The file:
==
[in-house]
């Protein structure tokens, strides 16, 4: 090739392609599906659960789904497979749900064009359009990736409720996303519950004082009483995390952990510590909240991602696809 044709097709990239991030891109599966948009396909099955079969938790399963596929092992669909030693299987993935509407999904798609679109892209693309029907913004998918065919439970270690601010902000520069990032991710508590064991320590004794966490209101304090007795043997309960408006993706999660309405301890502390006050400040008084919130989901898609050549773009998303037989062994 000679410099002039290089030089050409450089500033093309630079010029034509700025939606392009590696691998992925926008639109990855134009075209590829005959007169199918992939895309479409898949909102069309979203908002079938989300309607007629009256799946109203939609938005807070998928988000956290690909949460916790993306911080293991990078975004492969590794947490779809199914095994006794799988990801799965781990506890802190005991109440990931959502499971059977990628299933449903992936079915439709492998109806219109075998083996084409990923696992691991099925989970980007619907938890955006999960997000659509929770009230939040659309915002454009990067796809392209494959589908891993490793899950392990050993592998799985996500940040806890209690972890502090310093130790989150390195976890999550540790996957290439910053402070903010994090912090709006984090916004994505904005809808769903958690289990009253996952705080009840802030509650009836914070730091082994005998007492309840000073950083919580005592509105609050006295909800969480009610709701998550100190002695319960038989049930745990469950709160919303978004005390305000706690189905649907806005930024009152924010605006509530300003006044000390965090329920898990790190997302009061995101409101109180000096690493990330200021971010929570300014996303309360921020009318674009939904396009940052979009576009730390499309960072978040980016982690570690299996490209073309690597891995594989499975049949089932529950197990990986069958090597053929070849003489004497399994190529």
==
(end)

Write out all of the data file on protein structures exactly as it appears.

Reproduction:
[in-house]
């Protein structure tokens, strides 16, 4: 090739392609599906659960789904497979749900064009359009990736409720996303519950004082009483995390952990510590909240991602696809 044709097709990239991030891109599966948009396909099955079969938790399963596929092992669909030693299987993935509407999904798609679109892209693309029907913004998918065919439970270690601010902000520069990032991710508590064991320590004794966490209101304090007795043997309960408006993706999660309405301890502390006050400040008084919130989901898609050549773009998303037989062994 000679410099002039290089030089050409450089500033093309630079010029034509700025939606392009590696691998992925926008639109990855134009075209590829005959007169199918992939895309479409898949909102069309979203908002079938989300309607007629009256799946109203939609938005807070998928988000956290690909949460916790993306911080293991990078975004492969590794947490779809199914095994006794799988990801799965781990506890802190005991109440990931959502499971059977990628299933449903992936079915439709492998109806219109075998083996084409990923696992691991099925989970980007619907938890955006999960997000659509929770009230939040659309915002454009990067796809392209494959589908891993490793899950392990050993592998799985996500940040806890209690972890502090310093130790989150390195976890999550540790996957290439910053402070903010994090912090709006984090916004994505904005809808769903958690289990009253996952705080009840802030509650009836914070730091082994005998007492309840000073950083919580005592509105609050006295909800969480009610709701998550100190002695319960038989049930745990469950709160919303978004005390305000706690189905649907806005930024009152924010605006509530300003006044000390965090329920898990790190997302009061995101409101109180000096690493990330200021971010929570300014996303309360921020009318674009939904396009940052979009576009730390499309960072978040980016982690570690299996490209073309690597891995594989499975049949089932529950197990990986069958090597053929070849003489004497399994190529």